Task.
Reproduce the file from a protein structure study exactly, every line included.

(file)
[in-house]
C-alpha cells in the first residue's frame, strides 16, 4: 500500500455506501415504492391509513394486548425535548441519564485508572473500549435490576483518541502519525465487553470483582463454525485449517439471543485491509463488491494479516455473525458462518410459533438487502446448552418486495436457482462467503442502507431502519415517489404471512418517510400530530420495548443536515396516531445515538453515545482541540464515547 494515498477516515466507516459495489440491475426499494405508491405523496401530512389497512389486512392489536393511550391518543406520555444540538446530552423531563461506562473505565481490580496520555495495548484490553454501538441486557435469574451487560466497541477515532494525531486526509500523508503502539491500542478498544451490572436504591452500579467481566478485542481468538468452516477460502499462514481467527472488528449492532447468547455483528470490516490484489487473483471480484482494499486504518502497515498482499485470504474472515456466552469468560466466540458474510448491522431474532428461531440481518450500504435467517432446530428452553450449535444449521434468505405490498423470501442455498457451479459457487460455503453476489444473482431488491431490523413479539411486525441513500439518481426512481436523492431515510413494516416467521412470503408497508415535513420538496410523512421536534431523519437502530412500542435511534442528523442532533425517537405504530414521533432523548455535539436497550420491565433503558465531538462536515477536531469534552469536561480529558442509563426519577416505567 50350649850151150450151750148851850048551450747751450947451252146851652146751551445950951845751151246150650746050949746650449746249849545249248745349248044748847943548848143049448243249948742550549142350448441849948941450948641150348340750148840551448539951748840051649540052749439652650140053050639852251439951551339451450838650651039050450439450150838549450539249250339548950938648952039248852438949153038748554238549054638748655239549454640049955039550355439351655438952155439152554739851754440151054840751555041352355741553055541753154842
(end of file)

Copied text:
[in-house]
C-alpha cells in the first residue's frame, strides 16, 4: 500500500455506501415504492391509513394486548425535548441519564485508572473500549435490576483518541502519525465487553470483582463454525485449517439471543485491509463488491494479516455473525458462518410459533438487502446448552418486495436457482462467503442502507431502519415517489404471512418517510400530530420495548443536515396516531445515538453515545482541540464515547 494515498477516515466507516459495489440491475426499494405508491405523496401530512389497512389486512392489536393511550391518543406520555444540538446530552423531563461506562473505565481490580496520555495495548484490553454501538441486557435469574451487560466497541477515532494525531486526509500523508503502539491500542478498544451490572436504591452500579467481566478485542481468538468452516477460502499462514481467527472488528449492532447468547455483528470490516490484489487473483471480484482494499486504518502497515498482499485470504474472515456466552469468560466466540458474510448491522431474532428461531440481518450500504435467517432446530428452553450449535444449521434468505405490498423470501442455498457451479459457487460455503453476489444473482431488491431490523413479539411486525441513500439518481426512481436523492431515510413494516416467521412470503408497508415535513420538496410523512421536534431523519437502530412500542435511534442528523442532533425517537405504530414521533432523548455535539436497550420491565433503558465531538462536515477536531469534552469536561480529558442509563426519577416505567 50350649850151150450151750148851850048551450747751450947451252146851652146751551445950951845751151246150650746050949746650449746249849545249248745349248044748847943548848143049448243249948742550549142350448441849948941450948641150348340750148840551448539951748840051649540052749439652650140053050639852251439951551339451450838650651039050450439450150838549450539249250339548950938648952039248852438949153038748554238549054638748655239549454640049955039550355439351655438952155439152554739851754440151054840751555041352355741553055541753154842